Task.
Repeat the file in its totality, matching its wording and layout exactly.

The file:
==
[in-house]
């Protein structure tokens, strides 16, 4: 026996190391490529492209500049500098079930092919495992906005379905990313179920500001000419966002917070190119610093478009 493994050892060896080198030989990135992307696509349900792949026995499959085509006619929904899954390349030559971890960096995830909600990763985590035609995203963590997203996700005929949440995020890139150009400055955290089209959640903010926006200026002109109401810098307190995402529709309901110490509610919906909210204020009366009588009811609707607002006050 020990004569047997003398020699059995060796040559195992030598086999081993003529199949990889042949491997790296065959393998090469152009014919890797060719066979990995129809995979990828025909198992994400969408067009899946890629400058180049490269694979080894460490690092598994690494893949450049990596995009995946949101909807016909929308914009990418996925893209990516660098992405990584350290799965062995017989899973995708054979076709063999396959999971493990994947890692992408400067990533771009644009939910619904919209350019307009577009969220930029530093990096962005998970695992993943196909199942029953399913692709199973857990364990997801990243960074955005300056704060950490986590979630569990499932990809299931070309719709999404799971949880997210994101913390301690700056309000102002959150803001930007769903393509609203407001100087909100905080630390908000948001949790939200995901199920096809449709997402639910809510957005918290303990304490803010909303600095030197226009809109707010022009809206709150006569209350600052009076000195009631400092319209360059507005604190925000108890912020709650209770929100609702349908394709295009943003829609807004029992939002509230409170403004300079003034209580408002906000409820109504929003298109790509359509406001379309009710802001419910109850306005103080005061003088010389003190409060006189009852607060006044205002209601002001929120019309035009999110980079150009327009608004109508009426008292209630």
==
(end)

[in-house]
């Protein structure tokens, strides 16, 4: 026996190391490529492209500049500098079930092919495992906005379905990313179920500001000419966002917070190119610093478009 493994050892060896080198030989990135992307696509349900792949026995499959085509006619929904899954390349030559971890960096995830909600990763985590035609995203963590997203996700005929949440995020890139150009400055955290089209959640903010926006200026002109109401810098307190995402529709309901110490509610919906909210204020009366009588009811609707607002006050 020990004569047997003398020699059995060796040559195992030598086999081993003529199949990889042949491997790296065959393998090469152009014919890797060719066979990995129809995979990828025909198992994400969408067009899946890629400058180049490269694979080894460490690092598994690494893949450049990596995009995946949101909807016909929308914009990418996925893209990516660098992405990584350290799965062995017989899973995708054979076709063999396959999971493990994947890692992408400067990533771009644009939910619904919209350019307009577009969220930029530093990096962005998970695992993943196909199942029953399913692709199973857990364990997801990243960074955005300056704060950490986590979630569990499932990809299931070309719709999404799971949880997210994101913390301690700056309000102002959150803001930007769903393509609203407001100087909100905080630390908000948001949790939200995901199920096809449709997402639910809510957005918290303990304490803010909303600095030197226009809109707010022009809206709150006569209350600052009076000195009631400092319209360059507005604190925000108890912020709650209770929100609702349908394709295009943003829609807004029992939002509230409170403004300079003034209580408002906000409820109504929003298109790509359509406001379309009710802001419910109850306005103080005061003088010389003190409060006189009852607060006044205002209601002001929120019309035009999110980079150009327009608004109508009426008292209630």